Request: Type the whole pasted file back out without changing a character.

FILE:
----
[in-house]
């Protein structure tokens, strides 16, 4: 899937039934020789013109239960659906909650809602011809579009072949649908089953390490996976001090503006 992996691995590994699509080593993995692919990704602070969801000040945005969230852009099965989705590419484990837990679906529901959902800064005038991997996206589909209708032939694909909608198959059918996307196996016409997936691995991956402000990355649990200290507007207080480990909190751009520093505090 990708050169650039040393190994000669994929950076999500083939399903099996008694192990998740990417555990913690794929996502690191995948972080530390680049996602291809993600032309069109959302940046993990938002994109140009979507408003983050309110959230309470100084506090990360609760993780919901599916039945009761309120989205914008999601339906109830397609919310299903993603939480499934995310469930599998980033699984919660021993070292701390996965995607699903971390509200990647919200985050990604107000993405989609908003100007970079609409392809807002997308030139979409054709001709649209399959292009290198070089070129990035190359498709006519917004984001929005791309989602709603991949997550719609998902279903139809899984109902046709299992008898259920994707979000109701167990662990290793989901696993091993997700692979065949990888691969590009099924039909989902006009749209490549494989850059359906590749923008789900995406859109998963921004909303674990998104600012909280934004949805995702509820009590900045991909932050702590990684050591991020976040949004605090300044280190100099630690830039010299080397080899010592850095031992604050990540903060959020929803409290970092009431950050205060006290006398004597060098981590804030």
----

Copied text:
[in-house]
């Protein structure tokens, strides 16, 4: 899937039934020789013109239960659906909650809602011809579009072949649908089953390490996976001090503006 992996691995590994699509080593993995692919990704602070969801000040945005969230852009099965989705590419484990837990679906529901959902800064005038991997996206589909209708032939694909909608198959059918996307196996016409997936691995991956402000990355649990200290507007207080480990909190751009520093505090 990708050169650039040393190994000669994929950076999500083939399903099996008694192990998740990417555990913690794929996502690191995948972080530390680049996602291809993600032309069109959302940046993990938002994109140009979507408003983050309110959230309470100084506090990360609760993780919901599916039945009761309120989205914008999601339906109830397609919310299903993603939480499934995310469930599998980033699984919660021993070292701390996965995607699903971390509200990647919200985050990604107000993405989609908003100007970079609409392809807002997308030139979409054709001709649209399959292009290198070089070129990035190359498709006519917004984001929005791309989602709603991949997550719609998902279903139809899984109902046709299992008898259920994707979000109701167990662990290793989901696993091993997700692979065949990888691969590009099924039909989902006009749209490549494989850059359906590749923008789900995406859109998963921004909303674990998104600012909280934004949805995702509820009590900045991909932050702590990684050591991020976040949004605090300044280190100099630690830039010299080397080899010592850095031992604050990540903060959020929803409290970092009431950050205060006290006398004597060098981590804030």